As the clock wound down on another legislative session at the South Carolina statehouse, lawmakers reached agreement on a deal to boost road funding.
House lawmakers voted 109-2 on Wednesday, June 1, to advance a bill that avoids new taxes or fees to pay for highway projects. Specifically, the bill cleared for passage to the governor’s desk relies on borrowing $2.2 billion over the next 10 years to get road and bridge work done.
One project highlighted for completion is Malfunction Junction. The massive project is intended to alleviate congestion problems at the convergence of Interstate 20 and 26 in Columbia.
Attention would also be given to eliminating load-restricted bridges on state secondary roads.
The House vote came hours before the Legislature’s Thursday adjournment and one day after the Senate voted 31-10 to tweak the bill.
The final version of the Republican-led effort, S1258, relies on $200 million annually from the state’s sales tax on vehicles, as well as other DMV fees, to bond about $2.2 billion through the Transportation Infrastructure Bank.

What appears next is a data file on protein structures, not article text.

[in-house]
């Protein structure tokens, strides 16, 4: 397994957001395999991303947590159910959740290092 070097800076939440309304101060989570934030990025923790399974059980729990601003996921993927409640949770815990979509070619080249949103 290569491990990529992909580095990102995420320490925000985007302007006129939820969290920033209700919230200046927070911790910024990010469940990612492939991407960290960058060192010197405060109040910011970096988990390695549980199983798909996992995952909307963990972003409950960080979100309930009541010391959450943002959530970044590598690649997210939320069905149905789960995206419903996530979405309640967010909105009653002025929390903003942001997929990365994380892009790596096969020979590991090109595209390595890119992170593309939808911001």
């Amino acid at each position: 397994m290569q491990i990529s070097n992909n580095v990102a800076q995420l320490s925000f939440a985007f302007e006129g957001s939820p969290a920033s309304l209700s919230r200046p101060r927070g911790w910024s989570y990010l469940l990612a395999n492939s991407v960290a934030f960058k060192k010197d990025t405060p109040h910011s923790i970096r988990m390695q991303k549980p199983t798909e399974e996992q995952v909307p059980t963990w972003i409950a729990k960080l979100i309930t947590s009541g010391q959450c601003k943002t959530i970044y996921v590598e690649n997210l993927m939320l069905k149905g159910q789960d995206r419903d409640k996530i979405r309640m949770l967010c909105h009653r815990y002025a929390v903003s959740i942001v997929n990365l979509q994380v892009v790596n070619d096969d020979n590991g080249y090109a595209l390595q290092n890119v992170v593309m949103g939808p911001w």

The bonded money would be prioritized by the South Carolina Department of Transportation over the next decade.
State DOT officials say the agency needs about $1.5 billion annually to get roads to good condition.
SCDOT Secretary Christy Hall has said the bonding plan would free up additional revenue to get $4 billion worth of work done over the next decade. Specifically, $2 billion would be allotted for interstate expansions, another $1 billion would be used to repair 400 bridges, and $1 billion would be applied for road resurfacing.
Critics say the bill does little to address the state’s long-term road needs. Instead, some lawmakers on both sides of the aisle said a fuel tax increase is necessary to meet the state’s long-term road funding needs.
South Carolina has not raised its 16-cent-per-gallon fuel tax in more than a quarter-century.
Also included in the road plan is reform in state DOT governance. Changes made in the Senate and signed off on by House lawmakers would give the governor appointment power for all eight members of the commission that oversees the agency.
Legislators would have to approve the commissioners.
Currently, seven commissioners are appointed by lawmakers with the eighth commissioner appointed at-large by the governor. The bill would permit the governor to recommend the at-large commissioner.
Commissioners would appoint the secretary. The governor now makes the appointment.
The secretary would report to the commission, which reports to the governor.
Lawmakers said reform at the DOT is necessary before talks for any long-term funding plans can move forward. Negotiations on long-term funding plans are expected to begin during the 2017 regular session.
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